• Cannot take into account all of the circumstances that may exist at the time the Living Will is needed, including advancements in medicine since its signing.
  • A Living Will “may eliminate, limit or supersede the need for the assistance or protection of a Guardian or Conservator, and any person so appointed [by the Living Will] is to be the first preferred nominee for Guardian or Conservator.” (W. Va. Code §44A–1–3)

Medical Power of Attorney (MPOA) (W. Va. Code §16–30–6)

  • A written document which must be witnessed when signed.
  • If the principal becomes incapacitated, grants authority to another person to make health care decisions on behalf of the principal.
  • MPOA has the right of access to the principal’s medical information and the right to discuss that information with the principal’s health care providers.
  • Cannot be held personally responsible by creditors for the principal’s debts, such as medical bills.
  • Existence of a MPOA “may eliminate, limit or supersede the need for the assistance or protection of a Guardian or Conservator, and any person so appointed [MPOA] is to be the first preferred nominee for Guardian or Conservator.” (W. Va. Code §44A–1–3)
  • The following persons may not serve as MPOA or successor MPOA:
  • the principal’s treating health care provider;
  • an employee of the treating health care provider who is not related to the principal;
  • the operator of a health care facility serving the principal; or
  • an employee of the operator of a health care facility serving the principal who is not related to the principal. (W. Va. Code §16–30–4(c))

Appointed by Medical Provider

Medical Surrogate (W. Va. Code §16–30–8)

  • Must first inquire as to the existence and availability of a MPOA or Guardian.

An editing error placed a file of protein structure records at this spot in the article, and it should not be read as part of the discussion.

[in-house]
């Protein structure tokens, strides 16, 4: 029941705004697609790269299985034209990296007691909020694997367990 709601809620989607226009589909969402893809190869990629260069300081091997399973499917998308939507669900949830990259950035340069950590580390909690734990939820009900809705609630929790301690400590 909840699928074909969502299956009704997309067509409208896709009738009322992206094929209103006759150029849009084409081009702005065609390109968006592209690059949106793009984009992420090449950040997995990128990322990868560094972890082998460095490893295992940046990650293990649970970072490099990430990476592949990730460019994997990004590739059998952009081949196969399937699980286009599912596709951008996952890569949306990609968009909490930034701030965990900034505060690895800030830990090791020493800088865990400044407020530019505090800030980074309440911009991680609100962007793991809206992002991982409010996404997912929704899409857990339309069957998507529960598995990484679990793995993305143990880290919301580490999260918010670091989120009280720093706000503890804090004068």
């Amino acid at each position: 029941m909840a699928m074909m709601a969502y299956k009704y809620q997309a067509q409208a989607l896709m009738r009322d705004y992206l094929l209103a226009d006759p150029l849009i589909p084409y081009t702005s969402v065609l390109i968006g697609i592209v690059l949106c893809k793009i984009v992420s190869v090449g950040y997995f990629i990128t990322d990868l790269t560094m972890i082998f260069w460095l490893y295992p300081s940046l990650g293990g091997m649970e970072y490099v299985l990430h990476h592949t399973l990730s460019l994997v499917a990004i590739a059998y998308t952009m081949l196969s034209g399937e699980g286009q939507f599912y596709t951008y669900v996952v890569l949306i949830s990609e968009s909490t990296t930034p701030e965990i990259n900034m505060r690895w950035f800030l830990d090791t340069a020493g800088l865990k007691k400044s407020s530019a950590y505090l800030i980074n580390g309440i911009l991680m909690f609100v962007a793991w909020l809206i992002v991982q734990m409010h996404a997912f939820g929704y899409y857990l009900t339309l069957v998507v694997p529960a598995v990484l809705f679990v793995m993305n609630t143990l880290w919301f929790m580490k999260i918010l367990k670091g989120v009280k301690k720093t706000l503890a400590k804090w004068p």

• Statute includes list of priorities regarding who may serve.
  • Selected by the attending physician or advanced nurse practitioner to make health care decisions on behalf of an incapacitated person.
  • Least favored form of making health care decisions because the individual does not choose the surrogate, rather the attending medical provider does.
  • Cannot be held personally responsible for the incapacitated person’s debts, such as medical bills.
  • The existence of a Medical Surrogate “may eliminate, limit or supersede the need for the assistance or protection of a Guardian or Conservator, and any person so appointed is to be the first preferred nominee for Guardian or Conservator.” (W. Va. Code §44A–1–3)

Legal Disclaimer

All information contained within this document is general legal information and does not constitute legal advice. West Virginia Advocates, Inc. does not warrant or guarantee the accuracy of the information as laws are subject to change. You are encouraged to seek advice from an attorney to insure that the information is up to date and accurate.

Funding

Funding for this publication is provided by the Rehabilitation Services Administration, the Administration on Developmental Disabilities, and the Substance Abuse and Mental Health Services Administration. Published by Disability Rights of West Virginia (DRWV). Content is solely the responsibility of DRWV and does not reflect the official views of the funding agencies.

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Representation of Protected and Incapacitated Persons (PDF)